Reclaiming romances: The beauty of a beach read

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Reading Time: 3 minutes

By Maria Couto

Romance novels have been labeled as fluffy, shallow and low-brow art, and while they may sometimes lack the nuance of a classic novel, there is also a world of writing that takes love to a whole new level. Many fun and sexy romances dare to tackle themes such as grief, neurodivergence, racism, homophobia and more. Though these novels are abundant, there is still a certain stigma attached to the genre. However, the stigma is less about the content and more about who exactly reads them.

According to the Romance Writers of America, an advocacy group for professional authors, 82 per cent
of romance readers identify as female, making women not only the target audience, but a target for scrutiny. In the same boat as pumpkin spice lattes and Taylor Swift, romance novels are categorically ‘bad’ because they are beloved by women. In reality, romance novels are so much more. We often see women characters taking control of their sexuality and pleasure, being career-driven and working through emotional obstacles. These novels work as both an assist through similar roadblocks or an escape from them.

The classic “beach read” is a particular set of romance novels, perfect for flipping through while on vacation. These are deemed superficial and “soft”—but is there actually anything wrong with that? Indulge in these four sexy summer books below and start your own windswept romance with an infamous “beach read.”

Beach Read by Emily Henry

I mean, it’s in the title, how perfect can it get? When romance writer January Andrews moves into her late father’s beach house to write her next best-seller, she doesn’t expect her next door neighbor to be the brooding Augustus Everett—author of literary fiction and, oh yeah, her sworn enemy. Both in a state of grief-induced writer’s block, they switch genres, learning and understanding more about the other in the short and sweet summer that they have together.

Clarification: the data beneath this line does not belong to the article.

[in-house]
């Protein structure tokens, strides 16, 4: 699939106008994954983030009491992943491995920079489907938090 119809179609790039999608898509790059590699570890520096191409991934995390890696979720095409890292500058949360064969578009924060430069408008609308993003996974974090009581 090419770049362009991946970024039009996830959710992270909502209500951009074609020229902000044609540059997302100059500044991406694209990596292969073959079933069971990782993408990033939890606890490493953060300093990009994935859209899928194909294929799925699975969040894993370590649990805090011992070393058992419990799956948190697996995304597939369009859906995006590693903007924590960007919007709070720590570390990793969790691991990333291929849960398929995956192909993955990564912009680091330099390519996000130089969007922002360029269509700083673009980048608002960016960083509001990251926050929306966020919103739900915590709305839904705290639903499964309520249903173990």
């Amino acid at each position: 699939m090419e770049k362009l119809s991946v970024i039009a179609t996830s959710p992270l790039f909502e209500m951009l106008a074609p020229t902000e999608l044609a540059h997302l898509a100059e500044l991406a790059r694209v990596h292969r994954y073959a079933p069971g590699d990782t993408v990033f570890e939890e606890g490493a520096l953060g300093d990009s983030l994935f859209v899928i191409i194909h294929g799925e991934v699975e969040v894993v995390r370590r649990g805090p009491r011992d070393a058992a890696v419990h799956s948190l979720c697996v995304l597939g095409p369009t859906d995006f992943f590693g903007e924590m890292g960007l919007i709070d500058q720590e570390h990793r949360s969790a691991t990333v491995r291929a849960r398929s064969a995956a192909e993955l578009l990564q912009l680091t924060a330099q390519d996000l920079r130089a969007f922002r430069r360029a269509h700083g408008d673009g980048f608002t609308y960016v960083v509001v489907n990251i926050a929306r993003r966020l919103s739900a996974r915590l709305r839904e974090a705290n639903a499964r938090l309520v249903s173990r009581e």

One Last Stop by Casey McQuiston

When August moves to New York City, the last thing she expects to find is enigmatic Jane riding the subway—that is, every subway ride August takes on her commute to school. Mystified by Jane’s constant presence on the train, she enlists her quirky roommates to help her solve this mystery. When they come to the realization that Jane is not only stuck on the subway but in the ‘70s, they have to help her before the summer is over and the subway line shuts down, taking Jane with it. In a race against time, August and Jane work together to discover who Jane is and what got her stuck in the first place. Sparks fly—and they’re not just from the subway tracks.

The Bride Test by Helen Hoang

When Esme Tran gets the opportunity to go from Vietnam to San Francisco to meet a potential husband, she willingly goes in the hopes it will help her daughter and mother out of poverty. Meanwhile, Khai Diep believes he is incapable of emotions, while his family knows that as a man with autism, he just processes his emotions differently. When his mother takes matters into her own hands and brings Esme home to meet Khai, he keeps his distance, certain that he will only hurt her. But Esme is patient, taking the time to understand Khai’s needs and teaching him to learn the queues of her own needs as well. After all, they have the whole summer together to fall in love.

One True Loves by Taylor Jenkins Reid

This takes the fun and flirty beach read to the next level when Emma Blair receives a call from her husband, who was declared dead in a helicopter crash three years earlier. Stuck between the old love she has for her husband Jesse and the new love she has for her fiancé Sam, Emma finds herself in a twisted love triangle. Not only does she have to pick between the two loves of her life, but between the versions of who she was before and after she went through the grief of losing her life partner. Swimming between the two worlds, we come to understand that her predicament runs oceans deep.

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